There certainly was no way to miss the fact that much of the Soviet delegation was staying at the Madison Hotel during last week's summit. There were concrete barriers and security guards everywhere around the hotel, and even some men in long black leather trench coats, looking like something out of a bad spy movie. It was noticed, however, that the Soviet flag wasn't flying over the hotel entrance, as is usually the case when major foreign delegations are in residence there.

The lack of a flag wasn't meant as a slight. Marshall Coyne, the owner of the Madison, said the Soviet chief of protocol was contacted about flying a flag over the hotel entrance and said the only place where it should be displayed was where Soviet leader Mikhail Gorbachev was staying -- and that was at the Soviet Embassy on 16th Street. Out and About We got the date wrong for the memorial for Choo-San Goh, the gifted choreographer who died Nov. 28 of an AIDS-related illness. The tribute will be Jan. 5 -- not today -- at the Kennedy Center Terrace Theater. There will be no dancing at the memorial, because during his last days, Goh discussed the service with Washington Ballet Executive Director Elvie Moore and said he wanted it that way. Videotaped performances of some of his ballets will be shown at the memorial service for the Singapore-born choreographer, who created ballets for Mikhail Baryshnikov and several major ballet companies ...

In September, Mayor Marion Barry and New York Mayor Ed Koch delivered 30,000 keys to the South African consulate in New York to symbolize the people detained in South African jails. Today, another 30,000 keys from 20 states will be delivered to the South African Embassy here by Sen. Barbara Mikulski, Reps. William Gray, Pat Schroeder and Mervyn Dymally and D.C. Del. Walter Fauntroy. Some 20,000 post cards, addressed to South African President P.W. Botha, also will be presented to the embassy, urging Botha to "free South Africa's children" ...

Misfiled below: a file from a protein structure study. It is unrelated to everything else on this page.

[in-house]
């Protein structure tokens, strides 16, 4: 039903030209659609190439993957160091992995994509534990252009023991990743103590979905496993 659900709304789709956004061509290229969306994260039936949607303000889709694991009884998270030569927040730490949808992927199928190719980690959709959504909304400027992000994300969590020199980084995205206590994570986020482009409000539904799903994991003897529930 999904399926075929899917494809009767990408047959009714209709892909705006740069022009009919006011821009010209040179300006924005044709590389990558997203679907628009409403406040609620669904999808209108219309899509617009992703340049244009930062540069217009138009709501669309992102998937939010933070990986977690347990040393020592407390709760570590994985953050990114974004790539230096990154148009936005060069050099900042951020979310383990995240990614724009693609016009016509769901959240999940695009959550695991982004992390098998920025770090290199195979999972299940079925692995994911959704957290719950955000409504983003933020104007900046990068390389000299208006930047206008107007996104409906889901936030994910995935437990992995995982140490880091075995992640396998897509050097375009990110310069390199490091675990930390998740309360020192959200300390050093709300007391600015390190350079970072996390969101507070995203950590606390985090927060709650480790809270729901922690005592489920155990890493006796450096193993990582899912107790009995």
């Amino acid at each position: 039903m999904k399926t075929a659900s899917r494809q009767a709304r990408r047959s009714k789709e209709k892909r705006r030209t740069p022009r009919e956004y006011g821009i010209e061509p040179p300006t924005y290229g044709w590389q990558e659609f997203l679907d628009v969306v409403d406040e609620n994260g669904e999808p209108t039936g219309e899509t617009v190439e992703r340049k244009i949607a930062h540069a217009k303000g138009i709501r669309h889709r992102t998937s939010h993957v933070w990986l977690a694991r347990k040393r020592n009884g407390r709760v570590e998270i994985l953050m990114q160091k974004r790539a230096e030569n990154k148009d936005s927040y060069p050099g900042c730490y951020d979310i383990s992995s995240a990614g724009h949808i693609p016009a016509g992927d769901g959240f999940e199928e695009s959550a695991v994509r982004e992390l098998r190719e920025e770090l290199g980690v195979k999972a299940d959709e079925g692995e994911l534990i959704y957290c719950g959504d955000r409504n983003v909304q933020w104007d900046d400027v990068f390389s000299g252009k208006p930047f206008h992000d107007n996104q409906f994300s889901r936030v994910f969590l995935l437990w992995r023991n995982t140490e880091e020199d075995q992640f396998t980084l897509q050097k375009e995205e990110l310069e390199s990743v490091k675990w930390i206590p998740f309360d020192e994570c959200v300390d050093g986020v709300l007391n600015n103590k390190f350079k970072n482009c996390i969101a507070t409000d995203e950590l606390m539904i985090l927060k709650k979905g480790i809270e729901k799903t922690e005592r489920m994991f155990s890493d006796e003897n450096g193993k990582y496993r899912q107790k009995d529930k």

Royal Watch: Sarah said she would do it and she did. Yesterday the duchess of York won her wings as a helicopter pilot, as she vowed to do on the eve of her wedding last year. Her husband Prince Andrew pinned the wings on her sweater during a ceremony at a Royal Air Force base in Oxfordshire and said, "I am constantly surprised by her." She won her license after 43 hours of instruction, and Andrew noted that it had taken him 85 hours of instruction to get his wings in a more complicated military chopper. Andrew flew a Royal Navy helicopter in combat during the 1982 Falkland Islands war. They were asked who would fly the craft if they found themselves in a helicopter together. But it isn't a problem: Fergie is a licensed civilian pilot and can't fly military aircraft; Andrew is qualified for military and can't legally fly civilian ...